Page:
Weakfish catches are increasing and up to 5-pound fish are being caught. There are schools of weakies around the Delaware Bay and the bay beaches. They are running the tides, and when there is an on-shore blow anglers are finding them close to shore in the surf. I sure do miss eating trout. Maybe we are seeing a comeback for weakfish. This may be due to the striped bass numbers being down, trout these days tend to be food for the bass.

DSF’s Summer Surf Fishing Series Slam saw a lot of kingfish last weekend. Fishbites and bloodworms was the ticket for bait. The kingfish are either really large like this fella or around 6 to 7 inches.

We are still seeing some decent striped bass action, though random and not as plentiful as the past weeks. The shirt bass action is always fun around the waterways, just fish rips on moving tides with small swim shads or bucktails. Keeper striped bass are random and even a surprise for some anglers.

Last Friday while everyone was sitting in rush hour beach traffic, Jeff Purdy took his kids and their friends to the beach. He had them all rigged up for a shark in the surf at Cape Henlopen near Herring Point.

“I was hoping to get them on a shark, we had a bunker head out. Instead of a shark, Ticen Willey of Milton DE, caught this 34-inch striped bass. He is thrilled; it is his biggest fish yet he has ever caught.”

First white marlin

The first white marlin for Delaware was landed last Sunday by Taylor Deemer.

“I was on the ‘Rock On’ out of Indian River Marina, Tim Tribbit was the captain and Tyler Tribbit was the leader man. Fish was caught in 68-degree water in 100 fathoms in the Baltimore. The fish ate a ballyhoo skirted with a 8-oz white Joe Shute. We also were 4 for 5 on yellowfins in the same area.“

Offshore action is picking up for yellowfin tuna. and anglers have been going out a lot the past week. Some are successful and others not, the nature of fishing. Black sea bass action has been excellent for the charters and head boats.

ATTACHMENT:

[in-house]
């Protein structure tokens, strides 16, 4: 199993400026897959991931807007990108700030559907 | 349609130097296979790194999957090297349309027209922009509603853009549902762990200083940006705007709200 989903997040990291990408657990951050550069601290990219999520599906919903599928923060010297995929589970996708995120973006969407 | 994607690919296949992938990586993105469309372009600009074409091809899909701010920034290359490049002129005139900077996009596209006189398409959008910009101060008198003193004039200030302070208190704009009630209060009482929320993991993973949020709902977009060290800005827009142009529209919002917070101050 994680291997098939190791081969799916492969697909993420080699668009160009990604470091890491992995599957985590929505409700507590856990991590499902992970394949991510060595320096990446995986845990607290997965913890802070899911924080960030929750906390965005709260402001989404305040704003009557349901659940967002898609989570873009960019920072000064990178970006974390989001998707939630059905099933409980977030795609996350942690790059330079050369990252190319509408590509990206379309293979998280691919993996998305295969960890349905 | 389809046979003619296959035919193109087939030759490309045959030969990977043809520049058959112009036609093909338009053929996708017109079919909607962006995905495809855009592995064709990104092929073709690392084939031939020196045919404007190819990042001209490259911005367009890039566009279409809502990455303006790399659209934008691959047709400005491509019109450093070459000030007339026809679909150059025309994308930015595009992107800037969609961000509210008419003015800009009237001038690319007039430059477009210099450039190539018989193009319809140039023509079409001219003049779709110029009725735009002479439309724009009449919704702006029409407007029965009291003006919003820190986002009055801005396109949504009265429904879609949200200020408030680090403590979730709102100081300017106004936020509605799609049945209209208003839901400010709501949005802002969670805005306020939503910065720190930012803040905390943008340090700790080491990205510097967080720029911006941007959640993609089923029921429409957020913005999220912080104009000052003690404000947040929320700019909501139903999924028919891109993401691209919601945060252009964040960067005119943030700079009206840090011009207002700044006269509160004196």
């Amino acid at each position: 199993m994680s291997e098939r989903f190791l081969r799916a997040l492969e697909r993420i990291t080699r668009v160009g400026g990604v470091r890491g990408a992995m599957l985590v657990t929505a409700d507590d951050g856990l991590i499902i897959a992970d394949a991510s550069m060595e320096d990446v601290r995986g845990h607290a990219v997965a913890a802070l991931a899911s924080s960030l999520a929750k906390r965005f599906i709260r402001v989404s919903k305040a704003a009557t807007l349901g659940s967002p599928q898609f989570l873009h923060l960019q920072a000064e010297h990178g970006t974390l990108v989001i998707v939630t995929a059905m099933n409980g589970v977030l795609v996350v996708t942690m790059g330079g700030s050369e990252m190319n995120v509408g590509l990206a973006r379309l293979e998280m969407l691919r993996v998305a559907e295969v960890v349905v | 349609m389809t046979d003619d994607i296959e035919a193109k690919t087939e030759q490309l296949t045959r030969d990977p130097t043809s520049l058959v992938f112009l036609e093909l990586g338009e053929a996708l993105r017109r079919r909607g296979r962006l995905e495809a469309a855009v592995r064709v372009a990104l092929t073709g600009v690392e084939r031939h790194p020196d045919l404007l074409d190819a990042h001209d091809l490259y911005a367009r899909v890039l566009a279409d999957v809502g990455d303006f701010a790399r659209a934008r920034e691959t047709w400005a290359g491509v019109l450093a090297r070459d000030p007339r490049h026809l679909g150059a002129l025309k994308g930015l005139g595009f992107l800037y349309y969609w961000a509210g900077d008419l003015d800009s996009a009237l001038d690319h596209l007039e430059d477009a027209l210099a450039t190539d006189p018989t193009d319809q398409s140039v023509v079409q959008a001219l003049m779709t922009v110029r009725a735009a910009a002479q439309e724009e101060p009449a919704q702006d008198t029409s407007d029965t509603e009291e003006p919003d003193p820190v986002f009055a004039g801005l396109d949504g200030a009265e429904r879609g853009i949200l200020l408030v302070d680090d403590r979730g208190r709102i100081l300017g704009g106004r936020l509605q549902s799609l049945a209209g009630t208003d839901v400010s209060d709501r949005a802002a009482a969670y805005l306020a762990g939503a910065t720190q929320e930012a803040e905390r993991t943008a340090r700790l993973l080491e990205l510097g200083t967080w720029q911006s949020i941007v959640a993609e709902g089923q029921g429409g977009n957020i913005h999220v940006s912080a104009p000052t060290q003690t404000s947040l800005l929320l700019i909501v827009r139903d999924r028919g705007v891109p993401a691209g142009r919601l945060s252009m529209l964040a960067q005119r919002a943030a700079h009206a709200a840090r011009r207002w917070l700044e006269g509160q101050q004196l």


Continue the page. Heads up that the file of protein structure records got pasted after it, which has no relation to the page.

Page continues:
The first white marlin for Delaware was landed last Sunday by Taylor Deemer on the “Rock On” out of Indian River Marina. Tim Tribbit was the captain and Tyler Tribbit was the leader man.

Flounder fishing is better all around the area, but everyone has been favoring the Lewes canal. The inland bay action is picking up and the Cape Henlopen fishing pier is seeing some decent action with a few bigger sized keepers. Flounder have been averaging around 18 inches for the most part.

Crabbing is much better. Pot Nets residents are already complaining about stolen crabs, that is usually a good signal the crabbing has picked up.

Most of us wait until the crabs shed out a couple of times to get away from the “mud”. After the crabs emerge from their winter rest, they are full of mud. We like them to get cleaned out a little before eating.

I also clean my crabs before I steam or cook them. I don’t like the mustard, yeah I know that isn’t popular but I know what is in the mustard and I am not eating it. I steam them but I also will pan sear a few in butter and white wine with garlic and all kinds of combinations. The crab meat tastes just as good but I like to play with flavors. Putting cleaned crabs in spaghetti gravy is the bomb!
Have a great weekend.

Rich King’s outdoors column runs Thursdays in the Delaware State News.